While awaiting his next hearing, Mr. Luna traveled to Hidalgo, Texas to visit family. Border Patrol agents detained him as he was walking back from a gathering, assuming he was traveling with another larger group that had been walking nearby. The agents transported him to a detention center and refused to listen when he asserted he was already in removal proceedings and wished to speak to his lawyer. He spent at least two full days and nights in a detention center, constantly insisting to officers on speaking to his attorney, to no avail. Officers demanded that he sign a form agreeing to deportation, even at one time falsely telling him his next court hearing had been “cancelled.” The officers kept the immigration court documents Mr. Luna showed them and forcibly removed him to Mexico.

While in Mexico, Mr. Luna was forced to flee for his life and remained in hiding until his immigration attorney was able to make arrangements for his return to the U.S. with agency officers. He was finally allowed to present himself at the border in January of 2017. The claim filed affirms he suffered significant, foreseeable, and direct emotional and financial harm as a result of the unlawful activity of ICE and CBP.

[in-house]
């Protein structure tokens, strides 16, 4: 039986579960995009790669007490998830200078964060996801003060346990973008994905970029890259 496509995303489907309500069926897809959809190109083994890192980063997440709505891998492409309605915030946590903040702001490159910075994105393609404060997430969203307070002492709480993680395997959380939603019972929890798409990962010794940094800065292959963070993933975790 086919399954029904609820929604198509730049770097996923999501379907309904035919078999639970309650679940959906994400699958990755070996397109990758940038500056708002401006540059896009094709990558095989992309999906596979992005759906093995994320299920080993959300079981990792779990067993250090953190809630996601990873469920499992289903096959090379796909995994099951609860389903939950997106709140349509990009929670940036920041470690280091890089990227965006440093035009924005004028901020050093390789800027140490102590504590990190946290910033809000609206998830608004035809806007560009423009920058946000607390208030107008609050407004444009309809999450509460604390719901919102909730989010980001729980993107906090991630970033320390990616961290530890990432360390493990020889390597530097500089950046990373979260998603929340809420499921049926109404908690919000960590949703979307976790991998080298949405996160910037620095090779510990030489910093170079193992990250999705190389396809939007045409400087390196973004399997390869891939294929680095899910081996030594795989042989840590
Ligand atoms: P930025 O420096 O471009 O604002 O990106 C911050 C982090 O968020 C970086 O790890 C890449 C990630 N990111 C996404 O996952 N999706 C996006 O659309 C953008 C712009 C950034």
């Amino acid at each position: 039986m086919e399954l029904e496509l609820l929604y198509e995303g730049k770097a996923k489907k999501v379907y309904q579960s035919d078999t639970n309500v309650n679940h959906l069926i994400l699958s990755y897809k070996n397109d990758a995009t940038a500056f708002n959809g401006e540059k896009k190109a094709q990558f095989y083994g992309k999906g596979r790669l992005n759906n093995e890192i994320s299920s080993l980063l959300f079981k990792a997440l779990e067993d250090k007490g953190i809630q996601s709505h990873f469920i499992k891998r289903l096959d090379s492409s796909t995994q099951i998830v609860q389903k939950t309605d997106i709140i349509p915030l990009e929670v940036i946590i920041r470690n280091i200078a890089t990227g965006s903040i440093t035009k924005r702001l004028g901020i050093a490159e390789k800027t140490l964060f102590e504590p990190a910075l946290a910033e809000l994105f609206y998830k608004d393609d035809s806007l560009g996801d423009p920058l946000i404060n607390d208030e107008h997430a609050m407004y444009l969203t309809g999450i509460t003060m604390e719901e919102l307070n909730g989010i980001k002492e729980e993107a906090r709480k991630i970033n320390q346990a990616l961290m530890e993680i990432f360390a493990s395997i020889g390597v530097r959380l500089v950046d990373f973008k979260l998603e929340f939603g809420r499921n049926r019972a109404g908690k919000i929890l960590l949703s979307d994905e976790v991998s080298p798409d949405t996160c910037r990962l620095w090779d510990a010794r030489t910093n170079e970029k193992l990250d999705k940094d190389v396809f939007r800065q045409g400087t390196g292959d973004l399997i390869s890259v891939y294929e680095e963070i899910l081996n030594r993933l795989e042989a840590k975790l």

In July 2020, NWIRP filed a complaint in federal district court, after the government issued a notice denying Mr. Luna’s claim under the FTCA. In September 2020, the defendant moved to change venue and partially dismiss Mr. Luna’s claims.

On February 22, 2021 the District Court issued an order denying the motion to change venue and granting the partial motion to dismiss the abuse of process and negligence claims. Mr. Luna’s claims for false arrest and false imprisonment and intentional infliction of emotional distress remain at issue. The defendant filed an answer to the complaint on March 8, 2021. The plaintiff opted to dismiss all claims, and the case was dismissed on November 3, 2021.

Counsel: Northwest Immigrant Rights Project

Contact: Aaron Korthuis | Northwest Immigrant Rights Project | aaron@nwirp.org